One day when Robin was tucked away in his hideout, he was listening to Mrs. Silverman playing her organ. He knew it was making his mother mad and he didn’t care. Suddenly, the basement door opened and Robin froze. He could barely see a large man in a dark suit. His hair was dark and greasy and it stuck out over his collar. He didn’t look like anybody who lived in the apartments. He was too dressed up. Robin smelled a cigar. The man crossed the basement and stood at the sinks just inches away. He looked at Robin’s escape window and locked it. Then he put a plug in the sink and turned on the tap. He paced the basement until the sink was filled to the top. He turned off the tap. Then, slowly, he paced the basement again, back and forth, puffing his cigar. Robin could hear the man’s shoes squeaking.

The man stopped suddenly. He cocked his head, listening. Robin heard footfalls on the back stairs. They stopped at Drew’s apartment. There was a rapid knock and Larry’s voice.

“Drew? C’mon, baby. Open up. I know you’re in there.”

Larry waited and knocked again. “C’mon, baby! Let me in!”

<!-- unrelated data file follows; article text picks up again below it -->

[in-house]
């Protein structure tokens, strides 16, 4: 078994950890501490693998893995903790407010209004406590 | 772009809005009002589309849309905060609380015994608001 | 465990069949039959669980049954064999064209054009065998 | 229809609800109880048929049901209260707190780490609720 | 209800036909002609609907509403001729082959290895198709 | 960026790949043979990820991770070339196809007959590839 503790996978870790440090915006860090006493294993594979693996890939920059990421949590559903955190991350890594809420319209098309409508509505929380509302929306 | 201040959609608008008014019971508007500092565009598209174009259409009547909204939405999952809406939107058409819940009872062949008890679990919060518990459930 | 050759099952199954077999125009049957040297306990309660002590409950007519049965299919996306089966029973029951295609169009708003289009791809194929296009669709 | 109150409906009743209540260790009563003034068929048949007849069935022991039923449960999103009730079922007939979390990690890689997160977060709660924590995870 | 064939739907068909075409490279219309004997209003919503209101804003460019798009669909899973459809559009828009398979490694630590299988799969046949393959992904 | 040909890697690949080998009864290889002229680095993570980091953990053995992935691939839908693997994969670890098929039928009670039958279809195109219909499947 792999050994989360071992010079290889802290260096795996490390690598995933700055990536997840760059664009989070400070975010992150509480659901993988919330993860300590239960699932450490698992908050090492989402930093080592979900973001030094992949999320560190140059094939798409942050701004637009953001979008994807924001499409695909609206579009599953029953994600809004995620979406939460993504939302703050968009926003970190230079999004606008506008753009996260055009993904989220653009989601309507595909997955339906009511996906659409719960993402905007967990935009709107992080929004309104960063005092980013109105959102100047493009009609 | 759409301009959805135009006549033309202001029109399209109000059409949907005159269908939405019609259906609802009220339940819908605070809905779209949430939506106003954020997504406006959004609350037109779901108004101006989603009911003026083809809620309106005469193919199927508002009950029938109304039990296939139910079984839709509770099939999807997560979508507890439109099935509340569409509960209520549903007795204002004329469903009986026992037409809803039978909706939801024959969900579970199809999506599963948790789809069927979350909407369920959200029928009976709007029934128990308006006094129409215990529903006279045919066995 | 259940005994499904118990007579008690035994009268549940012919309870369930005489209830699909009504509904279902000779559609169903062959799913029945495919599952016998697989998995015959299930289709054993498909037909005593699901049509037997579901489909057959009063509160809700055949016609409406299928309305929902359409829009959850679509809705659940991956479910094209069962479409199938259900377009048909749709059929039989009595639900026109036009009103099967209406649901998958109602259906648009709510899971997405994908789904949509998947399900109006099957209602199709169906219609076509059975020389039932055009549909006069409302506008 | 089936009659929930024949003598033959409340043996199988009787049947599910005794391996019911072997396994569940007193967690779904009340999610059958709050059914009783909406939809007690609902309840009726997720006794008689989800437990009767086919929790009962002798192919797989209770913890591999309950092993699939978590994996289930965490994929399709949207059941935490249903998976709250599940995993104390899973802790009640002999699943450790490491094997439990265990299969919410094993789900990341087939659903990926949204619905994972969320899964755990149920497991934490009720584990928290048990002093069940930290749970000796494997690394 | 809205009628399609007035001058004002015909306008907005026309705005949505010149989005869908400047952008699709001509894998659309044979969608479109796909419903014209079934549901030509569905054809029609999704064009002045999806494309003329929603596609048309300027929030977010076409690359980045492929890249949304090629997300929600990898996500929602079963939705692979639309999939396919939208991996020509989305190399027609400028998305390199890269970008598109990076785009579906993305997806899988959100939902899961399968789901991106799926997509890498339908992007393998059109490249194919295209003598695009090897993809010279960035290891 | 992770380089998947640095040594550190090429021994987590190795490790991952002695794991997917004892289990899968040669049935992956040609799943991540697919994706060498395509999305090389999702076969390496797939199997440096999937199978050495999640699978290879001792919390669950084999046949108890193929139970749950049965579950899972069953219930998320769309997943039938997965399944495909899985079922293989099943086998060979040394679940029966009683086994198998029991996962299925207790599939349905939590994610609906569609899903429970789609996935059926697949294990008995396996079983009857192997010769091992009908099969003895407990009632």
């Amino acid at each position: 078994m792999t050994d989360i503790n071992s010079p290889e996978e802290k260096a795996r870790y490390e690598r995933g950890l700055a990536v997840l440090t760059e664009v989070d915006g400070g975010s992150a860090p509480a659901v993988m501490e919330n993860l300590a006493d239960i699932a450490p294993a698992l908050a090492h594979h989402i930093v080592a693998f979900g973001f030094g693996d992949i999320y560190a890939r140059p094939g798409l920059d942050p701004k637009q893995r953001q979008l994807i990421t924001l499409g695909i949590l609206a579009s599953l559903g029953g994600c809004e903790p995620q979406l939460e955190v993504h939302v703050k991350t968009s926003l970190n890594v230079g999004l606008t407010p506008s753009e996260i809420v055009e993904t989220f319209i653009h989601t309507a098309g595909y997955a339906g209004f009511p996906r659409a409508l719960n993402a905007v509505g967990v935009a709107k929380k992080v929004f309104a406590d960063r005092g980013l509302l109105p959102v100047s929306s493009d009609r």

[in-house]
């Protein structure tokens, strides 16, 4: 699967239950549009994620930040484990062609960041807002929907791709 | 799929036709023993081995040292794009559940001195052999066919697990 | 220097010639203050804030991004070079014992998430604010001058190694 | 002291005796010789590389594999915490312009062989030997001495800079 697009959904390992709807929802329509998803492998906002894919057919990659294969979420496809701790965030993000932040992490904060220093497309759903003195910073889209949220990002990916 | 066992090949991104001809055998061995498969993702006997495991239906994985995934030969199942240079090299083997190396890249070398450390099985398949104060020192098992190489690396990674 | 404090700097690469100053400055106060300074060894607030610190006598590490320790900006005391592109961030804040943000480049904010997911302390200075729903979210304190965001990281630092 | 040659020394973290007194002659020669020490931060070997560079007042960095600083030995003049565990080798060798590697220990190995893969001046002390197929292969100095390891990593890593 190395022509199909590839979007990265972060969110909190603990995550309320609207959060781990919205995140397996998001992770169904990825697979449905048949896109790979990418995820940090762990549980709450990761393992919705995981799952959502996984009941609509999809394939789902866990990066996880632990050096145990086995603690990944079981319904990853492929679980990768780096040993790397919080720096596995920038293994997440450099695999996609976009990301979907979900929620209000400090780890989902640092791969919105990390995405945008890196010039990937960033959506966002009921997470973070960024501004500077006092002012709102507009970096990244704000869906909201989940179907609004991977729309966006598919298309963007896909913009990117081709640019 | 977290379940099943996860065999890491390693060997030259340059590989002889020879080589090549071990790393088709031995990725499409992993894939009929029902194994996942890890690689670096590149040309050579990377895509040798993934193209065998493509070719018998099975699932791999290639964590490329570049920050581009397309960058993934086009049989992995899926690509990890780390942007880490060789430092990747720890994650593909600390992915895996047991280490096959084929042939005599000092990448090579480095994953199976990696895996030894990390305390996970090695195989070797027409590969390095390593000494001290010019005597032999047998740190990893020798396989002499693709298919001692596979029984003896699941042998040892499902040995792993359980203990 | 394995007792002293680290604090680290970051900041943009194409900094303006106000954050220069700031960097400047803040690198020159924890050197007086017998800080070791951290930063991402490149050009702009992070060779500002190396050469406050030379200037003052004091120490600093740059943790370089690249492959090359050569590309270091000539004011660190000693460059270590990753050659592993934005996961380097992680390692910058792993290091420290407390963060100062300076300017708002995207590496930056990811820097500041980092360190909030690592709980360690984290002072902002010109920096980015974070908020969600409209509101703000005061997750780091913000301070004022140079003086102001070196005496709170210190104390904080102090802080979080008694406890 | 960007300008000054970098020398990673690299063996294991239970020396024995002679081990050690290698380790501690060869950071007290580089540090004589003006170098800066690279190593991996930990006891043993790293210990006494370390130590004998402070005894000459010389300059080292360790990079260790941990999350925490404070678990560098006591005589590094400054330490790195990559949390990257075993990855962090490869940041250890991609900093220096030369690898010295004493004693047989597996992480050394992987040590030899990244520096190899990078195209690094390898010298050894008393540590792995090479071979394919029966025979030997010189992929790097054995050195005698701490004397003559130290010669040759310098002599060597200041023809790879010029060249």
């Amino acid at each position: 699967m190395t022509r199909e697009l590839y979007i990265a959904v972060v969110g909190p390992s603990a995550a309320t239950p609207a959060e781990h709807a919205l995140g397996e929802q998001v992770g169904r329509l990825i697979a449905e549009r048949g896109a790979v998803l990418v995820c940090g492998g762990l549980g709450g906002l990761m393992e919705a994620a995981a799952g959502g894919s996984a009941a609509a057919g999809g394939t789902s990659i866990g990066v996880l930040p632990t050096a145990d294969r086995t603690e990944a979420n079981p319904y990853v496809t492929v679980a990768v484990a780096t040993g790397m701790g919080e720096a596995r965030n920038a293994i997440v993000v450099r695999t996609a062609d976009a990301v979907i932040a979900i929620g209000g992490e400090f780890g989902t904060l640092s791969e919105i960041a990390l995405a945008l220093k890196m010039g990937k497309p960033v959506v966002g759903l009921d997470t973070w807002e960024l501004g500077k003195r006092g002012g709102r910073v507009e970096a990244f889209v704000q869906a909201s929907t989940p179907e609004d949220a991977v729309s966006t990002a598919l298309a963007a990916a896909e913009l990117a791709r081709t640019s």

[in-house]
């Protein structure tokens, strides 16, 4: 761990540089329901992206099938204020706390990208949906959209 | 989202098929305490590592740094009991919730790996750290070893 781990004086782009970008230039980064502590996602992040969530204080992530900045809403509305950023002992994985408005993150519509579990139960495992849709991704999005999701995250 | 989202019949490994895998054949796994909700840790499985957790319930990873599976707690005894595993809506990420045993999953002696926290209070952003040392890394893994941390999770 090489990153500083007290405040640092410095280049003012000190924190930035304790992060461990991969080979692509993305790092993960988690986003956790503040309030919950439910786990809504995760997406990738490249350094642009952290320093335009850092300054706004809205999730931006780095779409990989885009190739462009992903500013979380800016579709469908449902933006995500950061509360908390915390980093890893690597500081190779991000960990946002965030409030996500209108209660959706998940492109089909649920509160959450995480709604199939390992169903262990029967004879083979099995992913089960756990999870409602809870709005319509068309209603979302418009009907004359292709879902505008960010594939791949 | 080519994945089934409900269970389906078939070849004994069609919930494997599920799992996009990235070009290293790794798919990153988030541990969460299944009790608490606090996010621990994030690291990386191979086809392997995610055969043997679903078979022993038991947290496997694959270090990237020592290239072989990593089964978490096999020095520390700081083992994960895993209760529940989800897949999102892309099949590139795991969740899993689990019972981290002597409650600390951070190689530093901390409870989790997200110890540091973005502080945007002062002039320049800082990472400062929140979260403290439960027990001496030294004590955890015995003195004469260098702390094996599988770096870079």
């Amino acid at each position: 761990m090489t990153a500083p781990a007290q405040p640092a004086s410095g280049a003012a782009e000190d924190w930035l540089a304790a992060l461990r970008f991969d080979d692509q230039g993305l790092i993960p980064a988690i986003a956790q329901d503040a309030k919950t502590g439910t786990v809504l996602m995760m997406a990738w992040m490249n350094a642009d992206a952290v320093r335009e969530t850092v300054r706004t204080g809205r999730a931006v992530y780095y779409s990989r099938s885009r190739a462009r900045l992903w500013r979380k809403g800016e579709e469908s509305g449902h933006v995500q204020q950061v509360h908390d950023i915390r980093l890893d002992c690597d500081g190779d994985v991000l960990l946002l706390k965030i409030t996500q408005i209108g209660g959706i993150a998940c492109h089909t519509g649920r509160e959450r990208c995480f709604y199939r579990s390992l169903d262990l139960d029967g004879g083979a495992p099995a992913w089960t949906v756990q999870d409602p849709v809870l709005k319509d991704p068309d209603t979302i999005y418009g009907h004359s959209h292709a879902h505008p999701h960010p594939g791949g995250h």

Robin listened for Drew’s footfalls, but he heard nothing.

The man in the suit carefully opened the basement door. He crept out and up the stairs to the court way.

Larry continued to plead. “Drew, baby! Open the damned door!”

Robin heard a scuffling as the man grabbed Larry and struggled to drag him down into the basement. Larry whined and cursed and twisted around, furiously fighting the man all the way as he dragged him across the basement. The man spun Larry around like a doll and plunged his head into the sink. Larry’s hands clamped onto the sides of the sink as he strained against the man’s hand at the back of his neck.

“Please! Please!” Larry squealed, but the man took out a large, black pistol and hammered Larry’s fingers. Larry strained upward with all of his bodily strength, screeching frantically even with his head under the water. His legs quivered with the effort, but to no avail. His legs kicked and stomped as he struggled frantically to brace against something, anything, to defeat the iron arm that held him under. He knew it was almost too late. There were only seconds left, but he tried to steal a slight breath.

In a minute Larry was still. The man pulled him out of the sink by the collar and reached into the water to pull the plug. His suit sleeve was soaked up to his shoulder. He dragged Larry out like a heavy suitcase and closed the basement door.

Robin was paralyzed. He heard the man dragging Larry to the alley. A car pulled up. Robin heard the trunk open and close. He heard the passenger door open and close, and the car drove away.

The basement seemed to hiss with silence. There was not even the shallow breathing of a child. There was only the laundry sink with an inch of water, and then the slurp as the water and Larry’s life went down the drain, and Mrs. Silverman’s organ reached peaks and highs Robin had never heard before.



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